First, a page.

DEOKIESINGH BEGAN UNDER MANNING
At around 5 pm on Thursday, MTS estate constable Brian John was on his 23rd hour of guard duty in the casualty department of the Port-of-Spain General Hospital.
Exhausted but prepared to work for an additional 12 hours, John was alerted to a commotion outside of the department.
When he went outside, he saw an ambulance vehicle parked in the rain, doors opened, with a strong scent coming from inside and people backing away.
The 50-year-old Maloney resident went to investigate and saw a homeless man covered in faeces sitting in the ambulance waiting to be brought out.
John, who has worked in private security for the past 22 years, most of which had seen him stationed at the hospital, said the state of the man in the ambulance surpassed that of similar situations in the past.
"We've had to deal with people being dirty or smelling bad before but this was really bad. Nobody wanted to touch him."
"I told them talk to the doctor and find out what to do with him. The doctor told them to clean him up so the nurses could attend to him. The state that gentleman was in everybody was running."
Watching the reluctance of everyone else to get the man into the hospital, John said something happened and on autopilot, he went inside to locate cleaning materials and came back outside to clean the man up.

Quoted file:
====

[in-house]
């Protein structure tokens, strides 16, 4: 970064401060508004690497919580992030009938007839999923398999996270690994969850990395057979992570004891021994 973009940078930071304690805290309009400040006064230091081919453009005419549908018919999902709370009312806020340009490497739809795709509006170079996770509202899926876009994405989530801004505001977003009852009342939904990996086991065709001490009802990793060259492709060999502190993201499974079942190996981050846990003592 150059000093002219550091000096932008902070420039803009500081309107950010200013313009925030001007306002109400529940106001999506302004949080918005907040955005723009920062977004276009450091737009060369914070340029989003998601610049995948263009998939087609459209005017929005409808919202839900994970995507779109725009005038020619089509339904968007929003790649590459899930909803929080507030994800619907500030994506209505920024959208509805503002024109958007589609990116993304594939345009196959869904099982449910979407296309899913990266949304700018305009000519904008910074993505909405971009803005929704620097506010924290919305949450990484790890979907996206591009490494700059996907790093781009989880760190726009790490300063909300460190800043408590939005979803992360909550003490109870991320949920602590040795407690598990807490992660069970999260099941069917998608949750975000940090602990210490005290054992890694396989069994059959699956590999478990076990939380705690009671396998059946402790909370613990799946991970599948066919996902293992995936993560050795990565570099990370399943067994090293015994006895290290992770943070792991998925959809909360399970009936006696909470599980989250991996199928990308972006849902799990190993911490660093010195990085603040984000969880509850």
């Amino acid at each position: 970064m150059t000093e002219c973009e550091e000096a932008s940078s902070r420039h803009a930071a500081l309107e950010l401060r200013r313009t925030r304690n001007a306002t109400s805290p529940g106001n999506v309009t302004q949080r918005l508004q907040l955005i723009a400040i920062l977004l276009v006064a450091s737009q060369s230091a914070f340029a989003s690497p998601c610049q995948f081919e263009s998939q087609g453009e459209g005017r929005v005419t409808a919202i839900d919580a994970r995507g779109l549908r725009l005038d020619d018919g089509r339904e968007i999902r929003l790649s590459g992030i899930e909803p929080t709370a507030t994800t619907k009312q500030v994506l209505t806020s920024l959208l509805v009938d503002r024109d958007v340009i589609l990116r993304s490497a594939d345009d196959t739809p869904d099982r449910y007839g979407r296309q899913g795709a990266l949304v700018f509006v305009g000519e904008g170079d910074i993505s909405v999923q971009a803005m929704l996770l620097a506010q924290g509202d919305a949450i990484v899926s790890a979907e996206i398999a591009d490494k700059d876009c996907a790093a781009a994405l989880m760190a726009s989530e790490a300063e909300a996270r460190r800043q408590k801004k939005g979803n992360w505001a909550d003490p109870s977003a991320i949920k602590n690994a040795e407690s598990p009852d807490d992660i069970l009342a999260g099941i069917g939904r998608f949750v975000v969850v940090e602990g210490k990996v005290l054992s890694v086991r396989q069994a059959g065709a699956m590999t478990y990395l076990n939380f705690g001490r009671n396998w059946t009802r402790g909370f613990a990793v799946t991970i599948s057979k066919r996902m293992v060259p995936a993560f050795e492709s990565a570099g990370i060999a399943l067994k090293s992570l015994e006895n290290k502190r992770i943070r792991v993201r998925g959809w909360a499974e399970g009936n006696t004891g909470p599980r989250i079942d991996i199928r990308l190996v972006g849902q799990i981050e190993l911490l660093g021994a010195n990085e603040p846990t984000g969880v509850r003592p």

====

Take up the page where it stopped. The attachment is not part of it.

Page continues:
"I had to take off the old clothes he had on for myself. His hair, the faeces was in his hair and his beard and I had to cut it off with a scissors. After that I bathe him properly and wash him down and hosed him down and a nurse brought a sheet and gave me to dry his skin."
While John was doing this, the man, who the ambulance said was homeless, sat motionless in the wheelchair, occasionally talking to himself.
"I don't know if he could have walked. The nurses got some clean clothes and I changed his clothes. He was transformed. Nobody could have believed it was the same gentleman."
What caused John to take charge when no one else wanted to?
"That came from my heart. It's just in me. It wasn't the first time I've had to do something like that. This was just the worse I had to deal with. I recognised him as a vagrant on Charlotte Street. I used to see him passing stool and eating it. I couldn't just leave him like that."
Brian's act didn't go unnoticed, an ambulance technician who witnessed it took photos and shared on Facebook, hoping to highlight his good deed.
"I keep getting people who said Brian, you will get your blessing. This morning when I came out, my phone start ringing down. As I reach home this morning from work, everybody in the building was telling me what a good thing I did.
"When you do good, good comes to you."
SOURCE: GUARDIAN TT